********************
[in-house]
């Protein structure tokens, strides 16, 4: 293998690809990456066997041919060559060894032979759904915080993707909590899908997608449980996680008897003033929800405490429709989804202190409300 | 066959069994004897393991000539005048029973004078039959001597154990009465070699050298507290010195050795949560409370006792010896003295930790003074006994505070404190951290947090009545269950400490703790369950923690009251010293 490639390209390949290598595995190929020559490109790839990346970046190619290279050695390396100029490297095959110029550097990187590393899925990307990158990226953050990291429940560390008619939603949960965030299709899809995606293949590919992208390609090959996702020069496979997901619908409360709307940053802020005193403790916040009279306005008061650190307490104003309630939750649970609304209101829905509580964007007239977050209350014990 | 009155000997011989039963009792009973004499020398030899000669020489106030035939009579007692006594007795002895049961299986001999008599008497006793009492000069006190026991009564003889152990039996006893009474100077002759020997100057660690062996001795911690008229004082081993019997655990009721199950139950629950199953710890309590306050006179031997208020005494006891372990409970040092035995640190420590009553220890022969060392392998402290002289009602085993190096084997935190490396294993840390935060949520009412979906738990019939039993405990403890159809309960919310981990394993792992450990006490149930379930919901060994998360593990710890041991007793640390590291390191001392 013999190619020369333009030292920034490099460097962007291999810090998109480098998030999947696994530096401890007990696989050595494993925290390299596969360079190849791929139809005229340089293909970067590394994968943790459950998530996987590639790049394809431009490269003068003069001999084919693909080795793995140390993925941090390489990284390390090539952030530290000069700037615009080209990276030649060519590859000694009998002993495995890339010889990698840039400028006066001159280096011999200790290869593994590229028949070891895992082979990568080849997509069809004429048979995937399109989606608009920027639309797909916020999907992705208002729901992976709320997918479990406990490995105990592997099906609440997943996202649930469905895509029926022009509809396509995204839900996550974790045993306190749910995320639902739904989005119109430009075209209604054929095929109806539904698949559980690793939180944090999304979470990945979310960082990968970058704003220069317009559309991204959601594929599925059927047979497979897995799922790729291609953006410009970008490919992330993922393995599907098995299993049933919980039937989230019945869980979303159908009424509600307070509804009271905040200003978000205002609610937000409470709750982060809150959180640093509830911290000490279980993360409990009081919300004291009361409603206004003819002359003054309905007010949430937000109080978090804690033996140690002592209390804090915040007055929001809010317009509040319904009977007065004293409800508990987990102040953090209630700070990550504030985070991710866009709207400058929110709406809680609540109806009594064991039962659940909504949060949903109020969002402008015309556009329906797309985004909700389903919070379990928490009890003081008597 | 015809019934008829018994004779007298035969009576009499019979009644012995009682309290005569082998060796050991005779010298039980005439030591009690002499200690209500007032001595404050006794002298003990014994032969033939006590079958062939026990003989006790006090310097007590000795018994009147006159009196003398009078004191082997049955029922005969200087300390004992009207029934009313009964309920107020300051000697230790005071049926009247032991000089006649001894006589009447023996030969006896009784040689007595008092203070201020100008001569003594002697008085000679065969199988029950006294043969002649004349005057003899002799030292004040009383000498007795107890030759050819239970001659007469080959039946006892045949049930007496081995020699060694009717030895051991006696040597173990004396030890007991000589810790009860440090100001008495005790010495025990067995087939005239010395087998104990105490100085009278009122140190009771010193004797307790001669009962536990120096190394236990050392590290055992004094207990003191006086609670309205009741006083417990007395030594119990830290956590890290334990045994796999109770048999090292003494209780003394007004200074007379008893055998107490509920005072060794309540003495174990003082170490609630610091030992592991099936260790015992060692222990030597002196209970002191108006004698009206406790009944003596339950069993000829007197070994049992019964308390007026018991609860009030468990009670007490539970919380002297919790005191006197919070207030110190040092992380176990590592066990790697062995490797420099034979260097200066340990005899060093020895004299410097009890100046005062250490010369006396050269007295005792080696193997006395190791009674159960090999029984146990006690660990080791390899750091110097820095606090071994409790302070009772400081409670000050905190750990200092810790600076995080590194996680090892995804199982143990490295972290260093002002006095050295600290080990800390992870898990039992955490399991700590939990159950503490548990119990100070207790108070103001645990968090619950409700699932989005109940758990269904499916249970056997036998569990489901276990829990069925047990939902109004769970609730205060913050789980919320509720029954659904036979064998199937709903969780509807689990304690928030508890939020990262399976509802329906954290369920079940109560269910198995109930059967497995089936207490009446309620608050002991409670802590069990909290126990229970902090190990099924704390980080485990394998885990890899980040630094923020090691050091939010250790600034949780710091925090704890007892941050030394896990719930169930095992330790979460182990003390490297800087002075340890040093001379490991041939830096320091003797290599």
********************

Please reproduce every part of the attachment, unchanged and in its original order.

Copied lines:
[in-house]
């Protein structure tokens, strides 16, 4: 293998690809990456066997041919060559060894032979759904915080993707909590899908997608449980996680008897003033929800405490429709989804202190409300 | 066959069994004897393991000539005048029973004078039959001597154990009465070699050298507290010195050795949560409370006792010896003295930790003074006994505070404190951290947090009545269950400490703790369950923690009251010293 490639390209390949290598595995190929020559490109790839990346970046190619290279050695390396100029490297095959110029550097990187590393899925990307990158990226953050990291429940560390008619939603949960965030299709899809995606293949590919992208390609090959996702020069496979997901619908409360709307940053802020005193403790916040009279306005008061650190307490104003309630939750649970609304209101829905509580964007007239977050209350014990 | 009155000997011989039963009792009973004499020398030899000669020489106030035939009579007692006594007795002895049961299986001999008599008497006793009492000069006190026991009564003889152990039996006893009474100077002759020997100057660690062996001795911690008229004082081993019997655990009721199950139950629950199953710890309590306050006179031997208020005494006891372990409970040092035995640190420590009553220890022969060392392998402290002289009602085993190096084997935190490396294993840390935060949520009412979906738990019939039993405990403890159809309960919310981990394993792992450990006490149930379930919901060994998360593990710890041991007793640390590291390191001392 013999190619020369333009030292920034490099460097962007291999810090998109480098998030999947696994530096401890007990696989050595494993925290390299596969360079190849791929139809005229340089293909970067590394994968943790459950998530996987590639790049394809431009490269003068003069001999084919693909080795793995140390993925941090390489990284390390090539952030530290000069700037615009080209990276030649060519590859000694009998002993495995890339010889990698840039400028006066001159280096011999200790290869593994590229028949070891895992082979990568080849997509069809004429048979995937399109989606608009920027639309797909916020999907992705208002729901992976709320997918479990406990490995105990592997099906609440997943996202649930469905895509029926022009509809396509995204839900996550974790045993306190749910995320639902739904989005119109430009075209209604054929095929109806539904698949559980690793939180944090999304979470990945979310960082990968970058704003220069317009559309991204959601594929599925059927047979497979897995799922790729291609953006410009970008490919992330993922393995599907098995299993049933919980039937989230019945869980979303159908009424509600307070509804009271905040200003978000205002609610937000409470709750982060809150959180640093509830911290000490279980993360409990009081919300004291009361409603206004003819002359003054309905007010949430937000109080978090804690033996140690002592209390804090915040007055929001809010317009509040319904009977007065004293409800508990987990102040953090209630700070990550504030985070991710866009709207400058929110709406809680609540109806009594064991039962659940909504949060949903109020969002402008015309556009329906797309985004909700389903919070379990928490009890003081008597 | 015809019934008829018994004779007298035969009576009499019979009644012995009682309290005569082998060796050991005779010298039980005439030591009690002499200690209500007032001595404050006794002298003990014994032969033939006590079958062939026990003989006790006090310097007590000795018994009147006159009196003398009078004191082997049955029922005969200087300390004992009207029934009313009964309920107020300051000697230790005071049926009247032991000089006649001894006589009447023996030969006896009784040689007595008092203070201020100008001569003594002697008085000679065969199988029950006294043969002649004349005057003899002799030292004040009383000498007795107890030759050819239970001659007469080959039946006892045949049930007496081995020699060694009717030895051991006696040597173990004396030890007991000589810790009860440090100001008495005790010495025990067995087939005239010395087998104990105490100085009278009122140190009771010193004797307790001669009962536990120096190394236990050392590290055992004094207990003191006086609670309205009741006083417990007395030594119990830290956590890290334990045994796999109770048999090292003494209780003394007004200074007379008893055998107490509920005072060794309540003495174990003082170490609630610091030992592991099936260790015992060692222990030597002196209970002191108006004698009206406790009944003596339950069993000829007197070994049992019964308390007026018991609860009030468990009670007490539970919380002297919790005191006197919070207030110190040092992380176990590592066990790697062995490797420099034979260097200066340990005899060093020895004299410097009890100046005062250490010369006396050269007295005792080696193997006395190791009674159960090999029984146990006690660990080791390899750091110097820095606090071994409790302070009772400081409670000050905190750990200092810790600076995080590194996680090892995804199982143990490295972290260093002002006095050295600290080990800390992870898990039992955490399991700590939990159950503490548990119990100070207790108070103001645990968090619950409700699932989005109940758990269904499916249970056997036998569990489901276990829990069925047990939902109004769970609730205060913050789980919320509720029954659904036979064998199937709903969780509807689990304690928030508890939020990262399976509802329906954290369920079940109560269910198995109930059967497995089936207490009446309620608050002991409670802590069990909290126990229970902090190990099924704390980080485990394998885990890899980040630094923020090691050091939010250790600034949780710091925090704890007892941050030394896990719930169930095992330790979460182990003390490297800087002075340890040093001379490991041939830096320091003797290599």